A Beginners Introduction to RCA
Have you ever tried to write down all of the steps and decisions required to make a tea? I can assure you, there are several more than what you first write down. By applying RCA techniques, you are forced to look at all of the little steps and details in a process that could potentially cause a problem, and either rule them out, or define them as the Root Cause. You break the process down, and in turn discover where there is potential for problems to arise.
If you had asked me two weeks ago ‘Do you know what RCA is?’ I probably would have said something generic – along the lines of ‘RCA is a way of finding out the cause of a problem.’ And simply put, that could be considered a good answer. But did I know how to apply RCA techniques to everyday life? Or why RCA is such a handy tool? – well the answer to that is definitely not. However, this month I had the pleasure of attending an EMS Cognito RCA 2 day workshop, ran by our very own Matt Gilson, and alongside 4 candidates from Mazak.
Upon being presented with the opportunity to go, I found myself wondering whether this course could apply to me. Was I going to find the techniques useful? What will an Admin and Marketing Assistant be able to take from a course designed to assist people in the manufacturing industry? I never imagined I would find RCA techniques so useful, and applicable to all aspects of everyday life, even my own!
The 2 days were spent presenting problems within the group, and together applying RCA problem-solving techniques. We went through each stage of the Problem Solving Process:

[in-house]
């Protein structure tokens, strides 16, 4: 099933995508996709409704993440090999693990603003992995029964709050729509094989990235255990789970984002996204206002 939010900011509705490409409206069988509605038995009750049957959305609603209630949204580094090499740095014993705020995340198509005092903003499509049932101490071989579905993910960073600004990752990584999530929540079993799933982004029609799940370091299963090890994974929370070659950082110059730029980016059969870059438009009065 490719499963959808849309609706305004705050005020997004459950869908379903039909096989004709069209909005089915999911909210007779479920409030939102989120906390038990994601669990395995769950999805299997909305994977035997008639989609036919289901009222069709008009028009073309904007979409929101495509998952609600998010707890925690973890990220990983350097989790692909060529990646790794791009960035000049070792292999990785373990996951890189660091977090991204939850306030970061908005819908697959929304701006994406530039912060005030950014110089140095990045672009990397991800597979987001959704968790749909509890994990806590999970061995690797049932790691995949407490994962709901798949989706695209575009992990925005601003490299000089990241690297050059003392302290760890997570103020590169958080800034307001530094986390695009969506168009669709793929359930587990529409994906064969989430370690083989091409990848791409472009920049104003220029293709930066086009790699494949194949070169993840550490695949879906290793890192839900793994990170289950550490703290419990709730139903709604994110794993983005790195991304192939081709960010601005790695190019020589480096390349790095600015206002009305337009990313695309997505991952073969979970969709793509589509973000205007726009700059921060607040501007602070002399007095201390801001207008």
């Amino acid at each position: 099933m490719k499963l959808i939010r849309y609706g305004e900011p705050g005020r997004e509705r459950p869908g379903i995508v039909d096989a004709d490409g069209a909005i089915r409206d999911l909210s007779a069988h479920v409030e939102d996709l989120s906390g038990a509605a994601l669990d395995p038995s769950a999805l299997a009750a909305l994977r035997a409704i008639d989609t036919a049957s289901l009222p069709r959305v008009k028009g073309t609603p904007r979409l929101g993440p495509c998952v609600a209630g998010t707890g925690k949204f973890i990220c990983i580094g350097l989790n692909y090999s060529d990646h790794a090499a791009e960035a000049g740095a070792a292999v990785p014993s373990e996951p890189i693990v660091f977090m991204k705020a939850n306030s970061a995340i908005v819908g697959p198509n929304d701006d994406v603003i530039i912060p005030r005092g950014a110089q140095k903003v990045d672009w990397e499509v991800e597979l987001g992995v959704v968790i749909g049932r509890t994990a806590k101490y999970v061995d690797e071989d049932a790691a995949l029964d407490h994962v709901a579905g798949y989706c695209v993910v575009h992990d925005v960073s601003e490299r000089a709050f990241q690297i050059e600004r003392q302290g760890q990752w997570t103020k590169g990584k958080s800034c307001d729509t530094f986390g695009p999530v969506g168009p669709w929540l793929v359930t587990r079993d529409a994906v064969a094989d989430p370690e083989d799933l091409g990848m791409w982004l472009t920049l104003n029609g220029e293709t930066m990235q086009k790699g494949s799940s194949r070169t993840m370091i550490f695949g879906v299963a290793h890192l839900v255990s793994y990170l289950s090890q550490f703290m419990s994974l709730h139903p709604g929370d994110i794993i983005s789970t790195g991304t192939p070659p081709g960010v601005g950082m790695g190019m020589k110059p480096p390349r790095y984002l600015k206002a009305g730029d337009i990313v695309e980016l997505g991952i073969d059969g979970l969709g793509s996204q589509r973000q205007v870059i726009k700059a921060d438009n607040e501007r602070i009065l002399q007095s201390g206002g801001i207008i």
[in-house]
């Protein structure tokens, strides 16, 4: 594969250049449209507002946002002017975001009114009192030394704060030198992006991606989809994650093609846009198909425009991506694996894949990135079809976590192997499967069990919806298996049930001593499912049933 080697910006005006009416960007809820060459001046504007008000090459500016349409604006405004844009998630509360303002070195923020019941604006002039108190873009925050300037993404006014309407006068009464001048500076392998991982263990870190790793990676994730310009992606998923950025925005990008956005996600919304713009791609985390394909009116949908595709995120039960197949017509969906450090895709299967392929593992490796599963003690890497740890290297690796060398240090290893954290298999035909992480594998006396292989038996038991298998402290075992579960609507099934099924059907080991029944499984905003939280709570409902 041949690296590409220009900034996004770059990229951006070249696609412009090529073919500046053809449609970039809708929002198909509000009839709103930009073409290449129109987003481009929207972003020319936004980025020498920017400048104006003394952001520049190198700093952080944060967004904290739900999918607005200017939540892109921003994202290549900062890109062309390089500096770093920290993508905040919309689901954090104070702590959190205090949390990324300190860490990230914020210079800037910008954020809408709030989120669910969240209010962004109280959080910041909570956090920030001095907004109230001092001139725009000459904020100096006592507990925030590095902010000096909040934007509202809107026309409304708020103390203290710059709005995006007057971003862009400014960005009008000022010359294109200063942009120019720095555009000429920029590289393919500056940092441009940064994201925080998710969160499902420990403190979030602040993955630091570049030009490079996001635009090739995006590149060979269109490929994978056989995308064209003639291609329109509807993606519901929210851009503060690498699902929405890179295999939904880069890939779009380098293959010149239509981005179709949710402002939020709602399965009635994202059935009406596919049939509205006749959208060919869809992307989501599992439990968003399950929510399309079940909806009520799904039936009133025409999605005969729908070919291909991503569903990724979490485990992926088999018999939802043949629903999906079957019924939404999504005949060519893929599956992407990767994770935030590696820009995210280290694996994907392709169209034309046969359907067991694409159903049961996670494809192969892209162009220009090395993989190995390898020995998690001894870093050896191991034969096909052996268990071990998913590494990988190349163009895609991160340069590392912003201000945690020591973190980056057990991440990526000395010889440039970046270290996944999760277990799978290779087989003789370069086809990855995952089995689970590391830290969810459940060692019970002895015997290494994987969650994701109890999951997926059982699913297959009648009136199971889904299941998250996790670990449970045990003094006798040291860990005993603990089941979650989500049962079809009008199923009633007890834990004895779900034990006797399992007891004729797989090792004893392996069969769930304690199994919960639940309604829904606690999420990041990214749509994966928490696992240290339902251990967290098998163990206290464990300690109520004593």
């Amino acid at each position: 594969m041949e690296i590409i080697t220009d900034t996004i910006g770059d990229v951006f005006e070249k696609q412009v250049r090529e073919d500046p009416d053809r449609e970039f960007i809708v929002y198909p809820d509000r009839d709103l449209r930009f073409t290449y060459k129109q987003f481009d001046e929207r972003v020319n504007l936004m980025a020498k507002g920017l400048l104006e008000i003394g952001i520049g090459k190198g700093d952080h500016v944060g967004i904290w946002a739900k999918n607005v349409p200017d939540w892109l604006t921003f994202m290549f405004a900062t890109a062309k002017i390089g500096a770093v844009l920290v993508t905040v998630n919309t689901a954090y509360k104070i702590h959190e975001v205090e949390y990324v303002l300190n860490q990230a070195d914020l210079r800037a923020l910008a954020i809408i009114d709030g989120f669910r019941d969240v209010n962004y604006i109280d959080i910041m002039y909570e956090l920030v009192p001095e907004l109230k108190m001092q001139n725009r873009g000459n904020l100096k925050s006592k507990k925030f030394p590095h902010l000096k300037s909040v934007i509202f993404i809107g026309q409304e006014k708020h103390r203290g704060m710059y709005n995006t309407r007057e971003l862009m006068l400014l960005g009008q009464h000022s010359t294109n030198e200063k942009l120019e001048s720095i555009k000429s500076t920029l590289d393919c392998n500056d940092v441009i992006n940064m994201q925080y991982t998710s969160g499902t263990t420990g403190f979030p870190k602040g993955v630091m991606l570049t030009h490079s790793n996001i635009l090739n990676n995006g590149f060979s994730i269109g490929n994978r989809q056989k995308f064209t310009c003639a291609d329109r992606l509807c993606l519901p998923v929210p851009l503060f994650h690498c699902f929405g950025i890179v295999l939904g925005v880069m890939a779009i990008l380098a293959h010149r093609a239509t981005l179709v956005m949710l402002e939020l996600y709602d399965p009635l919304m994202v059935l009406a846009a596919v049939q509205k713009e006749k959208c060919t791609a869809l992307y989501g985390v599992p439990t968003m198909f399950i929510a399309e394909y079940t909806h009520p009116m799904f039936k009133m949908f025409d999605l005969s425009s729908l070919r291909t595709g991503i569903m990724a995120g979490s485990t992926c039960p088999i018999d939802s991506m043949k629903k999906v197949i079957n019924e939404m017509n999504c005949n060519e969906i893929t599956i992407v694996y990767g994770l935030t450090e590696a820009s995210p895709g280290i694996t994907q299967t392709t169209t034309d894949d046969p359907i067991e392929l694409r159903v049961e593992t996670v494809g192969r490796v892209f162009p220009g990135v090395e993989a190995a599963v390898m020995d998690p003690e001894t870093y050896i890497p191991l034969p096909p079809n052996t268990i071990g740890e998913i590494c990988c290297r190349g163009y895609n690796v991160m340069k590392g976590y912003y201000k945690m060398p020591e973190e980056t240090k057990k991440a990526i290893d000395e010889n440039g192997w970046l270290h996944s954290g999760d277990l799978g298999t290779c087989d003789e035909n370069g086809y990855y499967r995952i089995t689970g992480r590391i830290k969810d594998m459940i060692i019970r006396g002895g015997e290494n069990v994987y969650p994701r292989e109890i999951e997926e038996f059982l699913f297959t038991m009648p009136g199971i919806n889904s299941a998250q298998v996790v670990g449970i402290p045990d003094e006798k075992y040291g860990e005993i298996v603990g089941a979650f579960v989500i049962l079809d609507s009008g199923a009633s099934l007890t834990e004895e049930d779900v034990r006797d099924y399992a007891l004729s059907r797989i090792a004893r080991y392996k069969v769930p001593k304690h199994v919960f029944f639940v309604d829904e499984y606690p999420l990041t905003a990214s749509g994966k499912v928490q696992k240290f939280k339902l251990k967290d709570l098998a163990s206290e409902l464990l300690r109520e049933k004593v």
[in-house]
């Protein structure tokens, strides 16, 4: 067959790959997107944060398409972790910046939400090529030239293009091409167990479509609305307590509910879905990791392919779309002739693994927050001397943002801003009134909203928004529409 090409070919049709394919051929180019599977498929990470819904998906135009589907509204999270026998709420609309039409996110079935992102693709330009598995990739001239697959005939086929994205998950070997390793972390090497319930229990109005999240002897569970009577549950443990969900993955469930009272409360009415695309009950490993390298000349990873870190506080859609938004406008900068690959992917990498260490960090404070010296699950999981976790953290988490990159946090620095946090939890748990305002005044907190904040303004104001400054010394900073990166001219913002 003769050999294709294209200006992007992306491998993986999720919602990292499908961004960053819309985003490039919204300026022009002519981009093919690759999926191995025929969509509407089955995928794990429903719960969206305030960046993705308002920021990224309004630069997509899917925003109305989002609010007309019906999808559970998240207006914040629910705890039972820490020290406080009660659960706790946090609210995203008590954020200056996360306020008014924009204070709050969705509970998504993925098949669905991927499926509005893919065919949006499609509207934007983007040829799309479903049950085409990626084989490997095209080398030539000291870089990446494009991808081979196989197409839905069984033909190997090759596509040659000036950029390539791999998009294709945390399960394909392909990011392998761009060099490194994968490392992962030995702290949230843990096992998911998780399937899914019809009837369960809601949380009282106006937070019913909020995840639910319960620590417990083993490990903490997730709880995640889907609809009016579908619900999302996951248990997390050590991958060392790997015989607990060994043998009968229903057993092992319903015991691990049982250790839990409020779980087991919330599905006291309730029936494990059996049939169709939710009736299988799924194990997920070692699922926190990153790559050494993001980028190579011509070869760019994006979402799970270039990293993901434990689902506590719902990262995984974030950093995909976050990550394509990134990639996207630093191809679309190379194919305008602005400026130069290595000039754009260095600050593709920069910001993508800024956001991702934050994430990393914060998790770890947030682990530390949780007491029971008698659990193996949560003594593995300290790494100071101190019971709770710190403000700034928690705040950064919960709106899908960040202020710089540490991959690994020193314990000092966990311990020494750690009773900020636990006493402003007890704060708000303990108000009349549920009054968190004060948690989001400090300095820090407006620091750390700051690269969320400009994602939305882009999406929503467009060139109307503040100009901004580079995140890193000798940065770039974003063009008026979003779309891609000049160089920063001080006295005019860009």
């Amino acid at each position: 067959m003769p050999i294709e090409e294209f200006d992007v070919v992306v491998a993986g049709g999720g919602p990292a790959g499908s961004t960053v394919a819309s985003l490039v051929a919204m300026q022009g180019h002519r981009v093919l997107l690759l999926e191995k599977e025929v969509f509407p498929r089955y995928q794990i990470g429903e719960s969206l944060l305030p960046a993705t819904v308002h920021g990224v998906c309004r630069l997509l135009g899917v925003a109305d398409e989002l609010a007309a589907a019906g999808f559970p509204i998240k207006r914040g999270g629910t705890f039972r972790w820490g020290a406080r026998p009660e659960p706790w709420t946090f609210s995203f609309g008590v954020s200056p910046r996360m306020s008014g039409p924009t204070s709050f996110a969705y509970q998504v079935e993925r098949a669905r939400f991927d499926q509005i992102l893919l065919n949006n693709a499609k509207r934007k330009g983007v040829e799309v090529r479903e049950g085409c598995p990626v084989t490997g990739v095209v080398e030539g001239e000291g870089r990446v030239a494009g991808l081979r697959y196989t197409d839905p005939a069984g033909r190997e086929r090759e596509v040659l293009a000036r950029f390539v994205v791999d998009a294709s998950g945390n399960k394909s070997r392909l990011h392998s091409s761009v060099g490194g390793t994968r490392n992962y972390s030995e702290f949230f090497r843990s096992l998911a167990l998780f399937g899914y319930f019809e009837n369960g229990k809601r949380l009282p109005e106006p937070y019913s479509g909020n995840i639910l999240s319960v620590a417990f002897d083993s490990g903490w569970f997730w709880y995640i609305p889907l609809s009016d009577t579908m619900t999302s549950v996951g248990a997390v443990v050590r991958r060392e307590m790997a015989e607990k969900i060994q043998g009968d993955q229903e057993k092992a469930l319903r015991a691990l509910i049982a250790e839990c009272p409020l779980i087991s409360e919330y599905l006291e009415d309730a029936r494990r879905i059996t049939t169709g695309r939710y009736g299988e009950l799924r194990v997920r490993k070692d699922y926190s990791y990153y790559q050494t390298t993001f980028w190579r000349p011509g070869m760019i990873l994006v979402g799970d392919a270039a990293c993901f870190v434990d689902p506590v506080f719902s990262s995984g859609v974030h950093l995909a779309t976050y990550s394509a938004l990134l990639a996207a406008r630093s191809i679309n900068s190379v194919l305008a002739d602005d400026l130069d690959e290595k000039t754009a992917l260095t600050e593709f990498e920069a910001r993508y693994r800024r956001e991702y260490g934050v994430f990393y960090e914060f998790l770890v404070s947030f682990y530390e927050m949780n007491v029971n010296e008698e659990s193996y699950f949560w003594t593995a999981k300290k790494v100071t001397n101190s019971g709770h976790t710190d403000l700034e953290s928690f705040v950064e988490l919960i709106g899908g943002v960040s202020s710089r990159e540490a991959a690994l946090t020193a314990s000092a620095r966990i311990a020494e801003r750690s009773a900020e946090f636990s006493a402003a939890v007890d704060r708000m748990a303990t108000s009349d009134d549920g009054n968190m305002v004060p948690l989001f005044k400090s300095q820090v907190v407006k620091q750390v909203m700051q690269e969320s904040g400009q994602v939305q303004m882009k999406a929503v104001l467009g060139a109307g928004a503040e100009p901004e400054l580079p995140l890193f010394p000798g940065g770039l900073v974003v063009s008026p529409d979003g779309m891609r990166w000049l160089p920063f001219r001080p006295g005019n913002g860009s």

Stage 1: Define the problem
Stage 2: Structured Investigation
Stage 3: Identify the ‘True Cause’
Stage 4: Develop Solutions and Take Action
So how did this help me? Well seeing as I don’t have any issues with factory based processes (I’m no Engineer) the problem I presented was: I am always running late in the morning! And whilst it was slightly embarrassing to discuss the methods I use to get ready in the morning, I found myself digging deeper and deeper in to the actual cause of my lateness. I had 5 people, asking me questions about my early morning habits. We completed this exercise to first map out my early morning process, and structure our investigation. Questions ranged from:
- Do you take a long time to have breakfast? (yes, I can’t function without a proper breakfast and freshly brewed coffee)
- Are you easily distracted? (yes, I always find an excuse to do something that is completely unnecessary when I should be doing something else)
- What time do you go to bed? (I’m a self-confessed night owl – so always late!)
I was standing in front of the group, and we were Mind Mapping potential causes…my early morning activity, scribbled all over an A0 sheet of paper. Using the 5 Why’s, the group forced me to take a good long look at my habits –
Why? Why? Why? Why? Why?
And what did we find? I have yet to accept that unfortunately like most of the female population, I take a lot longer to get ready than I like to admit. The root cause – my morning process involves too many steps that are completely unnecessary! If I eliminate these actions, which we can call ‘waste’, I have a much greater chance of being on time!
Female tendencies aside, the 2-day workshop proved to be an invaluable learning experience. I was introduced to problem-solving techniques I had never heard of; The Fishbone diagram, Process Mapping, Fault Tree Analysis – all of which offer different methods for finding the Root Cause. It was amazing to see how mapping out a process always seemed a lot simpler initially than it in fact was. It is so easy to skip over crucial elements in a process, because when you repeat the process every day they become habitual – like making a tea!
The workshop has left me with an appreciation for Root Cause Analysis, and the necessity for its place in all aspects of life – whether that be in the office, in the production line, or even at home. Next time you make a tea, imagine someone is narrating every step and decision you make – I guarantee you’ll be surprised by how complicated the process can be!Share: